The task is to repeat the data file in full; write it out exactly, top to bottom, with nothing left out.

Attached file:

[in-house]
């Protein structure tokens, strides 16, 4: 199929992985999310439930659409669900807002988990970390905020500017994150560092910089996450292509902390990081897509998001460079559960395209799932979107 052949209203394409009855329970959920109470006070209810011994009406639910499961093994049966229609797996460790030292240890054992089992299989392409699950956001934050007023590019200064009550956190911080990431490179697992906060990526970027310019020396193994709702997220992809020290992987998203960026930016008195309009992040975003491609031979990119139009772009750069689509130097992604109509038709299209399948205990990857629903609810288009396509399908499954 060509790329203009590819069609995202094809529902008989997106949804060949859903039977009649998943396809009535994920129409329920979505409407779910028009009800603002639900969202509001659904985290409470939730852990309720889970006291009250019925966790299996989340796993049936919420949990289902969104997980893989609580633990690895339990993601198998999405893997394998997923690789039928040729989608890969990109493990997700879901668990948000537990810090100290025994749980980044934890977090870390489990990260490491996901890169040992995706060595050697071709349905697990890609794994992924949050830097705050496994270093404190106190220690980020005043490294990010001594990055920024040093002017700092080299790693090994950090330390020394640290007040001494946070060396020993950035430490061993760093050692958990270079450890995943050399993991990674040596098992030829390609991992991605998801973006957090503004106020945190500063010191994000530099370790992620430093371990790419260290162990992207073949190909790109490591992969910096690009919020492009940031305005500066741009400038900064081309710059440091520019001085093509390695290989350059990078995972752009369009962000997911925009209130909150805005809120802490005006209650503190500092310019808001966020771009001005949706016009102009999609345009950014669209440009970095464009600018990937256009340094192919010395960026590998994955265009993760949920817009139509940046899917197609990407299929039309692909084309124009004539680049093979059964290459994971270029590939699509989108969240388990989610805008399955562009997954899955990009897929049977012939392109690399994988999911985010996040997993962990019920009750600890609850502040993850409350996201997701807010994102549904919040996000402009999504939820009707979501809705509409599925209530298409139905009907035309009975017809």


[in-house]
């Protein structure tokens, strides 16, 4: 199929992985999310439930659409669900807002988990970390905020500017994150560092910089996450292509902390990081897509998001460079559960395209799932979107 052949209203394409009855329970959920109470006070209810011994009406639910499961093994049966229609797996460790030292240890054992089992299989392409699950956001934050007023590019200064009550956190911080990431490179697992906060990526970027310019020396193994709702997220992809020290992987998203960026930016008195309009992040975003491609031979990119139009772009750069689509130097992604109509038709299209399948205990990857629903609810288009396509399908499954 060509790329203009590819069609995202094809529902008989997106949804060949859903039977009649998943396809009535994920129409329920979505409407779910028009009800603002639900969202509001659904985290409470939730852990309720889970006291009250019925966790299996989340796993049936919420949990289902969104997980893989609580633990690895339990993601198998999405893997394998997923690789039928040729989608890969990109493990997700879901668990948000537990810090100290025994749980980044934890977090870390489990990260490491996901890169040992995706060595050697071709349905697990890609794994992924949050830097705050496994270093404190106190220690980020005043490294990010001594990055920024040093002017700092080299790693090994950090330390020394640290007040001494946070060396020993950035430490061993760093050692958990270079450890995943050399993991990674040596098992030829390609991992991605998801973006957090503004106020945190500063010191994000530099370790992620430093371990790419260290162990992207073949190909790109490591992969910096690009919020492009940031305005500066741009400038900064081309710059440091520019001085093509390695290989350059990078995972752009369009962000997911925009209130909150805005809120802490005006209650503190500092310019808001966020771009001005949706016009102009999609345009950014669209440009970095464009600018990937256009340094192919010395960026590998994955265009993760949920817009139509940046899917197609990407299929039309692909084309124009004539680049093979059964290459994971270029590939699509989108969240388990989610805008399955562009997954899955990009897929049977012939392109690399994988999911985010996040997993962990019920009750600890609850502040993850409350996201997701807010994102549904919040996000402009999504939820009707979501809705509409599925209530298409139905009907035309009975017809």